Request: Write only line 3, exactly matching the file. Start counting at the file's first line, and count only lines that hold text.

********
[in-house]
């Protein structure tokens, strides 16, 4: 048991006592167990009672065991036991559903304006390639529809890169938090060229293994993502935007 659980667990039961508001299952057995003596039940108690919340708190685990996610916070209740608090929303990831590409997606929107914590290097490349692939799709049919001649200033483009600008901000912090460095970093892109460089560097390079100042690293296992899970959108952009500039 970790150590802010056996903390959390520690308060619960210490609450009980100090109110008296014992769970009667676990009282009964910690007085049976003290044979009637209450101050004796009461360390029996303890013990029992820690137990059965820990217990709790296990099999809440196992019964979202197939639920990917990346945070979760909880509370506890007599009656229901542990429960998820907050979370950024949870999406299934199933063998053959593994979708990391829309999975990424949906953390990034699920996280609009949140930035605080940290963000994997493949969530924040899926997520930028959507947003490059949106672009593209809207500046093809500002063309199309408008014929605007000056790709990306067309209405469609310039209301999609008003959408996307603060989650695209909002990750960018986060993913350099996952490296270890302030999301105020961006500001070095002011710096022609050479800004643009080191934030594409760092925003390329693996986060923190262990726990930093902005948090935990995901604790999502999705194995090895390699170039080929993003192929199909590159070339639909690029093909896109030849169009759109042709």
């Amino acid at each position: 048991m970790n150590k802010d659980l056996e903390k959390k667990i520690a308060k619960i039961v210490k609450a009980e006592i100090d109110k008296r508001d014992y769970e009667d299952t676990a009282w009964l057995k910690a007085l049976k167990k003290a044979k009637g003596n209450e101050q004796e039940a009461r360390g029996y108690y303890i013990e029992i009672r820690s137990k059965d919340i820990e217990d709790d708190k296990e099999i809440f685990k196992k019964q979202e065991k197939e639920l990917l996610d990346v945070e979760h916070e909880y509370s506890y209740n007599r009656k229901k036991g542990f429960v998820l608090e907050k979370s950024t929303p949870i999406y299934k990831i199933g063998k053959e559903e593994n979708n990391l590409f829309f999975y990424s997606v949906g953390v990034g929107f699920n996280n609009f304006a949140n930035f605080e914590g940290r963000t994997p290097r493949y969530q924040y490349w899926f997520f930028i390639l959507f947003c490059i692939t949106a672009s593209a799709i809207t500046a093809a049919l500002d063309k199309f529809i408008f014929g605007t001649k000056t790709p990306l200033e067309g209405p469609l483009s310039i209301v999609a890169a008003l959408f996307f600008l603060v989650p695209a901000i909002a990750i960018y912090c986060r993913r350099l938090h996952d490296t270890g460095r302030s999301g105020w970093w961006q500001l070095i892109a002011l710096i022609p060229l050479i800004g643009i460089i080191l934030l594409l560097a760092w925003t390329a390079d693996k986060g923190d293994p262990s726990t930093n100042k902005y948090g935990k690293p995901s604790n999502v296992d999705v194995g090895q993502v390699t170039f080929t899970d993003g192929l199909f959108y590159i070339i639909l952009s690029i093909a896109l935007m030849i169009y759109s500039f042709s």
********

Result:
């Amino acid at each position: 048991m970790n150590k802010d659980l056996e903390k959390k667990i520690a308060k619960i039961v210490k609450a009980e006592i100090d109110k008296r508001d014992y769970e009667d299952t676990a009282w009964l057995k910690a007085l049976k167990k003290a044979k009637g003596n209450e101050q004796e039940a009461r360390g029996y108690y303890i013990e029992i009672r820690s137990k059965d919340i820990e217990d709790d708190k296990e099999i809440f685990k196992k019964q979202e065991k197939e639920l990917l996610d990346v945070e979760h916070e909880y509370s506890y209740n007599r009656k229901k036991g542990f429960v998820l608090e907050k979370s950024t929303p949870i999406y299934k990831i199933g063998k053959e559903e593994n979708n990391l590409f829309f999975y990424s997606v949906g953390v990034g929107f699920n996280n609009f304006a949140n930035f605080e914590g940290r963000t994997p290097r493949y969530q924040y490349w899926f997520f930028i390639l959507f947003c490059i692939t949106a672009s593209a799709i809207t500046a093809a049919l500002d063309k199309f529809i408008f014929g605007t001649k000056t790709p990306l200033e067309g209405p469609l483009s310039i209301v999609a890169a008003l959408f996307f600008l603060v989650p695209a901000i909002a990750i960018y912090c986060r993913r350099l938090h996952d490296t270890g460095r302030s999301g105020w970093w961006q500001l070095i892109a002011l710096i022609p060229l050479i800004g643009i460089i080191l934030l594409l560097a760092w925003t390329a390079d693996k986060g923190d293994p262990s726990t930093n100042k902005y948090g935990k690293p995901s604790n999502v296992d999705v194995g090895q993502v390699t170039f080929t899970d993003g192929l199909f959108y590159i070339i639909l952009s690029i093909a896109l935007m030849i169009y759109s500039f042709s």